UN recognizes achievement of thirteen countries in eradicating hunger ahead of 2015-deadline

A woman selling vegetables in the Gambia, one of the countries honoured by FAO for progress in fighting hunger. Photo: FAO/Seyllou Diallo

1 December 2014 – To honour their outstanding progress in fighting hunger, 13 countries were commended today by the United Nations Food and Agriculture Organization (FAO) for achieving food security milestones ahead of the global 2015 deadline and were urged to continue momentum to end the suffering of 805 million people who still endure chronic undernourishment.

Brazil, Cameroon, Ethiopia, Gabon, the Gambia, Iran, Kiribati, Malaysia, Mauritania, Mauritius, Mexico, the Philippines and Uruguay are the latest in a growing list of countries to make great strides in combating undernourishment.

“You have overcome major challenges in difficult global economic conditions and policy environments. You have demonstrated the will and mobilized the means,” FAO Director-General José Graziano da Silva said as he awarded diplomas to government officials from the above nations at a ceremony at the Rome-based FAO headquarters.

The countries were recognized for the early achievement of the Millennium Development Goal 1 (MDG-1) hunger target – to halve the proportion of hungry people by 2015 – or the more stringent 1996 World Food Summit (WFS) target of halving the absolute number of hungry people by 2015.

According to FAO, Ethiopia, Gabon, the Gambia, Iran, Kiribati, Malaysia, Mauritania, Mauritius, Mexico and the Philippines have now reached the MDG-1 hunger target, while Brazil, Cameroon and Uruguay have also achieved the more ambitious WFS target of halving the number of hungry by 2015.

To date, 63 developing countries have reached the MDG target, and six more are on track to reach it by 2015. Of the 63 countries which have reached the MDG target, 25 have also achieved the more ambitious World Food Summit target of halving the number of undernourished people by 2015.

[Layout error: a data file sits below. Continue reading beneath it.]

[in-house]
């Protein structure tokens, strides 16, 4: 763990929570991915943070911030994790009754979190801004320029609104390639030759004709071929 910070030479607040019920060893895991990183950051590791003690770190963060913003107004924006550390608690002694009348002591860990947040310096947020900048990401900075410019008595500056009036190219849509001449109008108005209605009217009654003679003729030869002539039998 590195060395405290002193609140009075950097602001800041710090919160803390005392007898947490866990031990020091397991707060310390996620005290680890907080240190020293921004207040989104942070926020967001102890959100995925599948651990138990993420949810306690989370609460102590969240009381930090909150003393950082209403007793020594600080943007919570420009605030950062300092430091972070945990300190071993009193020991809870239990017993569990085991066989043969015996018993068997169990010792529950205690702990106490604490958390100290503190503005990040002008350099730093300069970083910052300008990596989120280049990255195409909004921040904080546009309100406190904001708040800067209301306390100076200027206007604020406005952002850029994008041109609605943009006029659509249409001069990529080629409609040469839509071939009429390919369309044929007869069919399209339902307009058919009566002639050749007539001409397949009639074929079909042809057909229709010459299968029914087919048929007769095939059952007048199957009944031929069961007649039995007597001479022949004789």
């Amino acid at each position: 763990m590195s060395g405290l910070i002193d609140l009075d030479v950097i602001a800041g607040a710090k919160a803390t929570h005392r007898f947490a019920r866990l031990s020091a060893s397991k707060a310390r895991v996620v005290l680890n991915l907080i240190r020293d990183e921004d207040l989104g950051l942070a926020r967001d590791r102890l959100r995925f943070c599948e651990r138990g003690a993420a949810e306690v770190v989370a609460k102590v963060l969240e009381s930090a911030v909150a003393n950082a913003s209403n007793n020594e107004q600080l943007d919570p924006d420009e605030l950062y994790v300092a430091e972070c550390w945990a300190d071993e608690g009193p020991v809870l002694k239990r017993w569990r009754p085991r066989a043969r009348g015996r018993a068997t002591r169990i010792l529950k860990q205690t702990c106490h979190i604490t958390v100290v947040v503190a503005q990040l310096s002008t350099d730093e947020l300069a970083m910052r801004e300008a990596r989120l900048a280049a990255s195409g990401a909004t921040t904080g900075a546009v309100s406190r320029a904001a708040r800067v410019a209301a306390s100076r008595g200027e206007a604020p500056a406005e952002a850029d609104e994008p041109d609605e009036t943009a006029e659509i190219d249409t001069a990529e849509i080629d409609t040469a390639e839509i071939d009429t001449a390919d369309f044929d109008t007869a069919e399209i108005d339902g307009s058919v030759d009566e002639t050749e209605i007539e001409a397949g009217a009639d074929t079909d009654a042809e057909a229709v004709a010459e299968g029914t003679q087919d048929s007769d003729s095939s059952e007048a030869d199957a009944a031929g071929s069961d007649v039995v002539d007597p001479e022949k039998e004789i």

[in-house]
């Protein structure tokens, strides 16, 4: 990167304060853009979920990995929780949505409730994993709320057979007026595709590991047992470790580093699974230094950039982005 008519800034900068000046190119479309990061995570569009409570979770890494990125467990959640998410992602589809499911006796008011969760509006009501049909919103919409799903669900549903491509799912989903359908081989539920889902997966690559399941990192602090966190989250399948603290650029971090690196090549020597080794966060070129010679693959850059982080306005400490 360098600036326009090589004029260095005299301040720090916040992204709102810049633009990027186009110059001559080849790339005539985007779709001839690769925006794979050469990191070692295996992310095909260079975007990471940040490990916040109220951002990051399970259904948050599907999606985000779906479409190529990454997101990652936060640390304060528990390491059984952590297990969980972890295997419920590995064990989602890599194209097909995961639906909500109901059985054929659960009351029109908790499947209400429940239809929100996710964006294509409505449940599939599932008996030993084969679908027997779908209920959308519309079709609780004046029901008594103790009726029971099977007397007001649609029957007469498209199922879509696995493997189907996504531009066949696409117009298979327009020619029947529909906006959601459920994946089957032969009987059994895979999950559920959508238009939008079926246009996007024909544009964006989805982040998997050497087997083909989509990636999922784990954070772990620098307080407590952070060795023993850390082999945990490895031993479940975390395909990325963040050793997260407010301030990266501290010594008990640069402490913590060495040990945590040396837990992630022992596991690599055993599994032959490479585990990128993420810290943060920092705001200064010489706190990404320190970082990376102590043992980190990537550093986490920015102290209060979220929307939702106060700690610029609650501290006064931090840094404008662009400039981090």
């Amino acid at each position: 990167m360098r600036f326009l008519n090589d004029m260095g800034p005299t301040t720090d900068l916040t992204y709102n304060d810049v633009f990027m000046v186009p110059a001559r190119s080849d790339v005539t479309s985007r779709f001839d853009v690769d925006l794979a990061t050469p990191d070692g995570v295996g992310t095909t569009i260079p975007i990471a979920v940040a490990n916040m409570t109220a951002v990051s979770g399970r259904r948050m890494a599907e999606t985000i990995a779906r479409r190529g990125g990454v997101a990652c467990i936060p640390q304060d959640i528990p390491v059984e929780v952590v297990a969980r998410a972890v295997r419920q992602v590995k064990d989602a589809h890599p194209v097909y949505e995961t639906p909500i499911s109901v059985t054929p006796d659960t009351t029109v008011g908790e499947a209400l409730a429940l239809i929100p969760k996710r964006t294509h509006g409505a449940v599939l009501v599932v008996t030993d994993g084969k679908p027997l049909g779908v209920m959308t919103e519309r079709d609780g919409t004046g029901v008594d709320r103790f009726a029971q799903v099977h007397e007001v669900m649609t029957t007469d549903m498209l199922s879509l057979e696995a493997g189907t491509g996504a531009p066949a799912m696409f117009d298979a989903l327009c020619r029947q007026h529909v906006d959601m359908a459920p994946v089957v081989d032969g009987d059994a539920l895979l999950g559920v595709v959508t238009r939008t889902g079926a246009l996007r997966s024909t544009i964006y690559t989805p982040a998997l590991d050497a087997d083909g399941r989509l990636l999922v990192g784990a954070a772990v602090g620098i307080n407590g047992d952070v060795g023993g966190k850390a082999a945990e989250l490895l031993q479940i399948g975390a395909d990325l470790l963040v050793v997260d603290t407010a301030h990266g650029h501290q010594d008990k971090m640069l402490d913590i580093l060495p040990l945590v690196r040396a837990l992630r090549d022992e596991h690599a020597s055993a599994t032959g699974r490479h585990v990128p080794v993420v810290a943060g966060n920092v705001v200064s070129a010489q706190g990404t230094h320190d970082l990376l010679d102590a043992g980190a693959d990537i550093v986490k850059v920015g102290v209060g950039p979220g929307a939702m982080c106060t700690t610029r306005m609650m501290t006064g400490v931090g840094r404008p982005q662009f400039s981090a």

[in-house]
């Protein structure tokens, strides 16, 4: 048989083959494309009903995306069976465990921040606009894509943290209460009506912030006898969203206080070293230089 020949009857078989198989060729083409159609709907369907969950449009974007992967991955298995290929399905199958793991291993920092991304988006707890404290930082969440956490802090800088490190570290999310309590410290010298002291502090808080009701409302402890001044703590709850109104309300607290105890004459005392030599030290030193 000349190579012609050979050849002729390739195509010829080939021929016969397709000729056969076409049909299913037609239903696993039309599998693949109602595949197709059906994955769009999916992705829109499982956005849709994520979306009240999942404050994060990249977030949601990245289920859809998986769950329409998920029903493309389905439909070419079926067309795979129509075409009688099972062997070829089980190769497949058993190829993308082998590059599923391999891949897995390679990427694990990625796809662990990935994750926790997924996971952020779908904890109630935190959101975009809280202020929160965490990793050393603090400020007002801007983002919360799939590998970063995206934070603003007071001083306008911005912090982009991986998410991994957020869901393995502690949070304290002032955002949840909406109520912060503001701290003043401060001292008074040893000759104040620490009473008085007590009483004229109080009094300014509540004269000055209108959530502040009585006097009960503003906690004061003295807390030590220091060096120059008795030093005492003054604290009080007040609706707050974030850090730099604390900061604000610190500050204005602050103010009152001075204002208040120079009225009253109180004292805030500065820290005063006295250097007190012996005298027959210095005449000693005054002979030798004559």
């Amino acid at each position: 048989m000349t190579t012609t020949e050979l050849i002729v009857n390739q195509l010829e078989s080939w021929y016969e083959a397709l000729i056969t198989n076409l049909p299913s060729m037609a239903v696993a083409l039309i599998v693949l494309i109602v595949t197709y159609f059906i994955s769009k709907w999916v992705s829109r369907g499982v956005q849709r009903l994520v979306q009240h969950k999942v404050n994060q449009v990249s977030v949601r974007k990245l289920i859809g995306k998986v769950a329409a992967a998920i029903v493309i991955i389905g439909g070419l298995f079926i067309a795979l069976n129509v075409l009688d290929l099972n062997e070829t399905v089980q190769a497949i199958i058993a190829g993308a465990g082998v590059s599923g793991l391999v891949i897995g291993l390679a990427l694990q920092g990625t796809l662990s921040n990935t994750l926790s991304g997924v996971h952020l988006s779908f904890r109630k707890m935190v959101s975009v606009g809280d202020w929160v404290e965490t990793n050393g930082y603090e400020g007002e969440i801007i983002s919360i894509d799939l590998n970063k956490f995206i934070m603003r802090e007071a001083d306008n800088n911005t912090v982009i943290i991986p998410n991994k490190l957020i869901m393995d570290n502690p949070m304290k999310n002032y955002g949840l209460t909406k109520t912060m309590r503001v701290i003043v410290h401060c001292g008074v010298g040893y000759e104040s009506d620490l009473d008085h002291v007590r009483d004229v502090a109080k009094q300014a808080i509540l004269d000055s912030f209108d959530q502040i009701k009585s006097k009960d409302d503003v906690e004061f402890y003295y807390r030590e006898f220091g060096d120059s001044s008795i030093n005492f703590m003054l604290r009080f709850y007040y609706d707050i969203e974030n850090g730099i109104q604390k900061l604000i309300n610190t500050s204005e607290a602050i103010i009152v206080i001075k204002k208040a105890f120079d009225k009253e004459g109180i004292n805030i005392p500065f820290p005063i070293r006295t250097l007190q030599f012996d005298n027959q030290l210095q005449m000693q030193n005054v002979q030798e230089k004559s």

To continue on this path, it is important to “improve the quality and efficiency of food systems, promote rural development, increase productivity, raise rural incomes, improve access to food, and strengthen social protection,” Graziano da Silva said.

The UN State of Food Insecurity in the World 2014 (SOFI 2014) report, released earlier this year, identified several factors in reducing hunger including transforming political commitment into action.

Brazil, the report noted, has put combating undernourishment at the centre of its political agenda with the launch of the Zero Hunger programme in 2003 which introduced social protection measures, such as cash transfers for the poor and national school meals.

In several countries – including Ethiopia, Gabon, the Gambia, Mauritania, Mauritius, and the Philippines – the achievement of the internationally established goals is attributable to economic growth and the policies put in place by governments over the last two decades.

Interestingly, Cameroon achieved the WFS goal despite several hindering factors including fragile political and security conditions in neighbouring countries and frequent droughts and floods.

The WFS goal was set in 1996, when 180 nations met in Rome to discuss ways to end hunger. The MDGs were established by the international community following the adoption of the UN Millennium Declaration by the UN General Assembly in September 2000.

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